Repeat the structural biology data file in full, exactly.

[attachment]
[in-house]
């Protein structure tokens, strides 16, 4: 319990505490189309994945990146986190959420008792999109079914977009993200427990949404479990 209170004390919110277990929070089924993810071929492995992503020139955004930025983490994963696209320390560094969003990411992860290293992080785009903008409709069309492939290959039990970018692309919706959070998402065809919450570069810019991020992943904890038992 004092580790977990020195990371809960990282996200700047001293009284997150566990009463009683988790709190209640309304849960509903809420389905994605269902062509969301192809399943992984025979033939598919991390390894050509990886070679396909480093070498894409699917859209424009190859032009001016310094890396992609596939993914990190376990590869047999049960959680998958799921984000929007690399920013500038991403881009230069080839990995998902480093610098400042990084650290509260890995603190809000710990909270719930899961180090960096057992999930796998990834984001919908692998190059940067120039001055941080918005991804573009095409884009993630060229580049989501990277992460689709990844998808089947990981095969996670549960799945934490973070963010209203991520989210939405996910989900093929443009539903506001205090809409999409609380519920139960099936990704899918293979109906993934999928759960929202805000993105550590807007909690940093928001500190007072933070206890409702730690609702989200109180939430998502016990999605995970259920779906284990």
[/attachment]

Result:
[in-house]
């Protein structure tokens, strides 16, 4: 319990505490189309994945990146986190959420008792999109079914977009993200427990949404479990 209170004390919110277990929070089924993810071929492995992503020139955004930025983490994963696209320390560094969003990411992860290293992080785009903008409709069309492939290959039990970018692309919706959070998402065809919450570069810019991020992943904890038992 004092580790977990020195990371809960990282996200700047001293009284997150566990009463009683988790709190209640309304849960509903809420389905994605269902062509969301192809399943992984025979033939598919991390390894050509990886070679396909480093070498894409699917859209424009190859032009001016310094890396992609596939993914990190376990590869047999049960959680998958799921984000929007690399920013500038991403881009230069080839990995998902480093610098400042990084650290509260890995603190809000710990909270719930899961180090960096057992999930796998990834984001919908692998190059940067120039001055941080918005991804573009095409884009993630060229580049989501990277992460689709990844998808089947990981095969996670549960799945934490973070963010209203991520989210939405996910989900093929443009539903506001205090809409999409609380519920139960099936990704899918293979109906993934999928759960929202805000993105550590807007909690940093928001500190007072933070206890409702730690609702989200109180939430998502016990999605995970259920779906284990």